The global paid video market will reach $3.8 billion this year, according to a new report from Strategy Analytics, outperforming the free, ad-supported video sector, which it’s forecasting will hit $3.5 billion.
And this year is no fluke. Strategy Analytics predicts that paid video will outpace free video through 2012 with a 39 percent compound annual growth rate, compared with 37 percent for free video. But it hasn’t always been that way. Strategy Analytics says that in 2008 the free video market was $2.3 billion while the paid market was $2 billion.
To be clear, there will be more free video consumed, but more money will be made from paid video instead of advertising. “Free stuff will be massively higher,” Marin Olausson, director of digital media research at Strategy Analytics told us by phone, “but once you move to the subscription model, the revenues make more sense.”
Olausson credits the growth in paid video to two factors: First, ironically, the global recession is spurring a growth in paying for content. “People stay more at home in economic downturns, rather than going out to restaurants and [on] holidays,” said Olausson, “so these are some of those simple pleasures that they tend to treat themselves to.”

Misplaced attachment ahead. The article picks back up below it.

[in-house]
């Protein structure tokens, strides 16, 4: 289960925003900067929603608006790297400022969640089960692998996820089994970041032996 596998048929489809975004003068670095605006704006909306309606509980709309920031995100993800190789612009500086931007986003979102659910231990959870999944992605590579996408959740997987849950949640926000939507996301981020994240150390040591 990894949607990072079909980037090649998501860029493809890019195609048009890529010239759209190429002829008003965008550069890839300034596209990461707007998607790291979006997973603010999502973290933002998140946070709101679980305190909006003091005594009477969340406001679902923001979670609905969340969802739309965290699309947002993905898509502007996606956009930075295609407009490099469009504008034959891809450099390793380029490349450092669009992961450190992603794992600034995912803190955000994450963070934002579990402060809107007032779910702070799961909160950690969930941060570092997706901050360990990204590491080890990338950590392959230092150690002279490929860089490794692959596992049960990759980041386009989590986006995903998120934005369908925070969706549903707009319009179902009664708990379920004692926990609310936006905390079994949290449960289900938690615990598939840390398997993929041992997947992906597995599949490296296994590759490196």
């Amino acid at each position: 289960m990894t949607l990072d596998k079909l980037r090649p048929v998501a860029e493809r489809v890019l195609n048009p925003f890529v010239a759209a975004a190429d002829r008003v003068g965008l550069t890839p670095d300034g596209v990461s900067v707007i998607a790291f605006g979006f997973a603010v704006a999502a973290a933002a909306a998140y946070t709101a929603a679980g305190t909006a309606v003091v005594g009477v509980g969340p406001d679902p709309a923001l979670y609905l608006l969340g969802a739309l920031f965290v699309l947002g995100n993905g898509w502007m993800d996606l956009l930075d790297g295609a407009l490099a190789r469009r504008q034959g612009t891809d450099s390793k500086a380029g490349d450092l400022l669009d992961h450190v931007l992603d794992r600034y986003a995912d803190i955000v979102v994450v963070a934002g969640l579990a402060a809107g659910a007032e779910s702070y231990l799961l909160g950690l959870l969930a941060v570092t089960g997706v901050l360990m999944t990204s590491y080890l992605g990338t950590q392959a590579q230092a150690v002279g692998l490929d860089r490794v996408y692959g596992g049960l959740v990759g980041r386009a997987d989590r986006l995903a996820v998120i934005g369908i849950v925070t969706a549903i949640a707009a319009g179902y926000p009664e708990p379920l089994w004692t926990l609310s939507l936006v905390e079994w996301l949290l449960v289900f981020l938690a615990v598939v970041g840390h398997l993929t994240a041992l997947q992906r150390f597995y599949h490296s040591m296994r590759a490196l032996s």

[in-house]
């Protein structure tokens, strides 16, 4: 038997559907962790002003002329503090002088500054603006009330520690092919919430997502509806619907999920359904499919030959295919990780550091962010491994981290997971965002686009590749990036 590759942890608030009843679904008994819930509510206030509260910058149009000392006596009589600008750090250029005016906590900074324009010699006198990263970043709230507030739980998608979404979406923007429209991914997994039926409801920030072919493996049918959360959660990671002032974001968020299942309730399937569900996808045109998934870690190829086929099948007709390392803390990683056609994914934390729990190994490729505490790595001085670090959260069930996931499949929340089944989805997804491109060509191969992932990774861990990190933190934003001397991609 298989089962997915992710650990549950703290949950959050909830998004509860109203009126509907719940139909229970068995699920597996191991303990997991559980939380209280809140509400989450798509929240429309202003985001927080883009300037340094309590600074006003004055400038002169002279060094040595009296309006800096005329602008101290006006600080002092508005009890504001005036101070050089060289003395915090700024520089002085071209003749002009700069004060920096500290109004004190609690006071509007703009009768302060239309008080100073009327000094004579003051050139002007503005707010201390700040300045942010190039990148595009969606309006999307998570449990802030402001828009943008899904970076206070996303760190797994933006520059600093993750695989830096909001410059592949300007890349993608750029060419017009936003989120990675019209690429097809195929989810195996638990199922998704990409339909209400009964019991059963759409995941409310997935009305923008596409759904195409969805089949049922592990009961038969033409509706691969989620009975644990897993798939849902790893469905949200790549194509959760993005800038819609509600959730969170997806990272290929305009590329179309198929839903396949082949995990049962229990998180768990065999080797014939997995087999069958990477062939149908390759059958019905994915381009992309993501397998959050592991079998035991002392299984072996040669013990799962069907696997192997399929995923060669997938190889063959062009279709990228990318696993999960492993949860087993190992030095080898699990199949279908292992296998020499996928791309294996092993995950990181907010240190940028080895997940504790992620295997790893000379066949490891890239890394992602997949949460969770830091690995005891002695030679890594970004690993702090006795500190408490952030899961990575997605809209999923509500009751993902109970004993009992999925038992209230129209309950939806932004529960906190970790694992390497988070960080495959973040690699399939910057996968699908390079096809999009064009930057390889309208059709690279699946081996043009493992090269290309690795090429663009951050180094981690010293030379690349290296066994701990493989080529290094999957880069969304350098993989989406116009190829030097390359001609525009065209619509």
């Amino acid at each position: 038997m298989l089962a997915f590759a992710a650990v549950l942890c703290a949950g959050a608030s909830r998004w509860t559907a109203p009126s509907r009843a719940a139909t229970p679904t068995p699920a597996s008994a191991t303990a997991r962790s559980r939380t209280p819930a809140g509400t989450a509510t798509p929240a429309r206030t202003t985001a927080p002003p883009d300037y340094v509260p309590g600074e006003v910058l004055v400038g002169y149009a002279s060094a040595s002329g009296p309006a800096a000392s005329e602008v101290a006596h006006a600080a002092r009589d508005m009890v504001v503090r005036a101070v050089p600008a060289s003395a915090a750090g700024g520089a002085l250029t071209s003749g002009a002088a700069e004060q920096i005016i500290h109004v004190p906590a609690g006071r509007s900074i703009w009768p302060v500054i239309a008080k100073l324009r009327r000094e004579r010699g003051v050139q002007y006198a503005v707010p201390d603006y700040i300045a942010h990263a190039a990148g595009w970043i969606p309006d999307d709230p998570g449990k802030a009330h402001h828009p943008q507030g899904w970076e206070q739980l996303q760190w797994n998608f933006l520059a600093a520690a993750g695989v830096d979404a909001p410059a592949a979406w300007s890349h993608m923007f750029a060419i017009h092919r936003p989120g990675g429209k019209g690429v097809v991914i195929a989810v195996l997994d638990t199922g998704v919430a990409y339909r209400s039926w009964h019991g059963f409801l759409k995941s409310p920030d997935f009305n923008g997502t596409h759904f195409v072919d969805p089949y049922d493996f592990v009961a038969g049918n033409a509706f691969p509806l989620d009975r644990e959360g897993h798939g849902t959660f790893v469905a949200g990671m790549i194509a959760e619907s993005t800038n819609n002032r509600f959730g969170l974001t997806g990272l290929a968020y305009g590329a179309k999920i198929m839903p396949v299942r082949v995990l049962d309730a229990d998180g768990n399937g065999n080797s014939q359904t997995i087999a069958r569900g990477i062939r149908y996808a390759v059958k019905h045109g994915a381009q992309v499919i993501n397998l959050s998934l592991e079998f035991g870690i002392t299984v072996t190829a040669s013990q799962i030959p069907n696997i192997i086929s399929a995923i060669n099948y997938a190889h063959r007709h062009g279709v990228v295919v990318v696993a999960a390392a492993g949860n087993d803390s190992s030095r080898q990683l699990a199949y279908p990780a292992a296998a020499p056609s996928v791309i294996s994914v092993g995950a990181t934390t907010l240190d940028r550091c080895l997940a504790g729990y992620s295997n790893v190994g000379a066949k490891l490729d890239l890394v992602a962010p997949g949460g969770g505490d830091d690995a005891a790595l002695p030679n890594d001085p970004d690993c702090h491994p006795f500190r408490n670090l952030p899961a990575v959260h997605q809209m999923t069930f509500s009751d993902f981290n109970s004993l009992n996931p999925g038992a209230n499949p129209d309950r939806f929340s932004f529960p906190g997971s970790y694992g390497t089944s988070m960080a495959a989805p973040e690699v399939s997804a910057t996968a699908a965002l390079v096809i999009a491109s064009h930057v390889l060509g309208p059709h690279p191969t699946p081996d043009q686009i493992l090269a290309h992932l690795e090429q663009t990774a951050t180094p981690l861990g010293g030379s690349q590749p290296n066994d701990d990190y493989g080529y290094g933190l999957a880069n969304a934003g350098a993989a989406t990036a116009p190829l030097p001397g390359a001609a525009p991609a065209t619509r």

Second, and more important, said Olausson, is that people are getting more used to services such as Netflix’s (s NFLX) Watch Instantly, iTunes (s AAPL) and video on Microsoft’s (s MSFT) Xbox. “The big thing is that these services are being rolled out in a much broader fashion now,” he said, pointing out that Xbox is launching in 10 more countries this fall. Other big drivers will be initiatives like Time Warner’s (s TWX) TV Everywhere and Comcast’s (s CMSCA) OnDemand Online.
Indeed, Netflix is getting on pretty much every Net-connected TV device, Xbox is making big moves in the video watching space, and if authentication plans like TV Everywhere and Comcast OnDemand Online take off, a lot of premium video will be locked up behind a pay wall requiring a cable subscription. There’s even been talk of putting some content on Hulu (which is free) behind a subscription wall.
Further reading: As TV Comes Online, Can Content Providers Sell Premium? (subscription required)